During the winter of 2006, the U.S. Senate was debating the re-authorization of the Patriot Act. The legislation would ultimately pass by a wide margin, and George W. Bush signed it into law. But before that could happen, civil libertarians, led by then-Senator Russ Feingold, tried to amend the 2001 law. They warned that its overly broad language would permit government to pry into the privacy of innocent Americans and warned about the likelihood of executive branch "fishing expeditions."
Dismissive Senate colleagues scoffed at their concerns.
An exchange between Feingold and then-Senator Jon Kyl is illustrative of the way civil libertarians warned of coming abuses, only to be dismissed as hysterics needlessly wasting Senate time.
The scene takes place on the Senate floor on February 16, 2006. Feingold was trying to amend the Patriot Act, arguing that Section 215, a part of the law core to the NSA controversy, gives the government "extremely broad powers to secretly obtain people's business records." Said Feingold (emphases mine throughout):
The Senate bill would have required that the government prove to a judge that the records it sought had some link to suspected terrorists or spies or their activities. The conference report does not include this requirement. Now, the conference report does contain some improvements to Section 215, at least around the edges. It contains minimization requirements, meaning that the executive branch has to set rules for whether and how to retain and share information about U.S. citizens and permanent residents obtained from the records. And it requires clearance from a senior FBI official before the government can seek to obtain particularly sensitive records like library, gun and medical records.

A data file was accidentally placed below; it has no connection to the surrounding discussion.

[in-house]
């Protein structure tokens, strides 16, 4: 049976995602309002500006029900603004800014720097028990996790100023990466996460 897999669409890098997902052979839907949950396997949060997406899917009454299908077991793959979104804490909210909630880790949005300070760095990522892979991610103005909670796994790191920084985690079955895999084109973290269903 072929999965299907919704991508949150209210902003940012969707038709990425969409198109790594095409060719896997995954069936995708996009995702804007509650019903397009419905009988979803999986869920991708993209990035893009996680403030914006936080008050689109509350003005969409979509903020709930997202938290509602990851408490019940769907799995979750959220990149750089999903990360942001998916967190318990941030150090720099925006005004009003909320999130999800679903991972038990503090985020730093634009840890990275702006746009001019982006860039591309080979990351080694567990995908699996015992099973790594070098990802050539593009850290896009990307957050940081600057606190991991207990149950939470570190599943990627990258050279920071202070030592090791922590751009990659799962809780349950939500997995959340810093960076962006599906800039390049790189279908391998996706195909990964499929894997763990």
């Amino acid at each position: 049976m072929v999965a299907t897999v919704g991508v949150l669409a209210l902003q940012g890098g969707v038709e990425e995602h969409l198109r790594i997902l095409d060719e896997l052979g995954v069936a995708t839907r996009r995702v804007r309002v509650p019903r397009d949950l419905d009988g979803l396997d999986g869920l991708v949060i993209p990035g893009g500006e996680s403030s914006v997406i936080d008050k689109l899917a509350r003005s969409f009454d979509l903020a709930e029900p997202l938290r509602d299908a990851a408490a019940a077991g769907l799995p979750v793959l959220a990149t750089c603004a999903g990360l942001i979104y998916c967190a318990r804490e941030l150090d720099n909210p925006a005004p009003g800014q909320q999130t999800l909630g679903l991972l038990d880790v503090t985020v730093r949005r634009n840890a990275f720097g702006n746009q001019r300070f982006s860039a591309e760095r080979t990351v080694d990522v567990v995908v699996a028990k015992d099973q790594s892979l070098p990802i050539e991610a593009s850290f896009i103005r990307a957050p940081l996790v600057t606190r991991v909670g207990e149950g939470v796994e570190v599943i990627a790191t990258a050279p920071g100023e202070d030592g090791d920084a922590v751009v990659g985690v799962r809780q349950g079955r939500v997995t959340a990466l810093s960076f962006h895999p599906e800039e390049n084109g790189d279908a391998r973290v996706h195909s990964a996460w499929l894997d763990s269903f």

But the core issue with Section 215 is the standard for obtaining these records in the first place. Neither the minimization procedures nor the high level signoff changes the fact that the government can still obtain sensitive business records of innocent, law-abiding Americans. The standard in the conference report -- "relevance" -- will still allow government fishing expeditions. That is unacceptable.
He went on:
Next, let me turn to judicial review of these Section 215 orders. After all, if we're going to give the government such intrusive powers, we should at least people go to a judge to challenge the order. The conference report does provide for this judicial review. But it would require that the judicial review be conducted in secret, and that government submissions not be shared with the challenger under any circumstances, without regard for whether there are national security concerns in any particular case. This would make it very difficult for a challenger to get meaningful judicial review that comports with due process.
Today we know that the government has invoked Section 215 to obtain call data on all Verizon customers, and has very likely been used to collect data on tens or hundreds of millions of Americans who are customers of all the major telecom carriers. Feingold was exactly correct: The sensitive business records of innocent, law-abiding Americans were seized because the minimization standard, "relevance," turns out not to minimize affected Americans at all. Additionally, it has so far proved not just very difficult but impossible to get meaningful judicial review.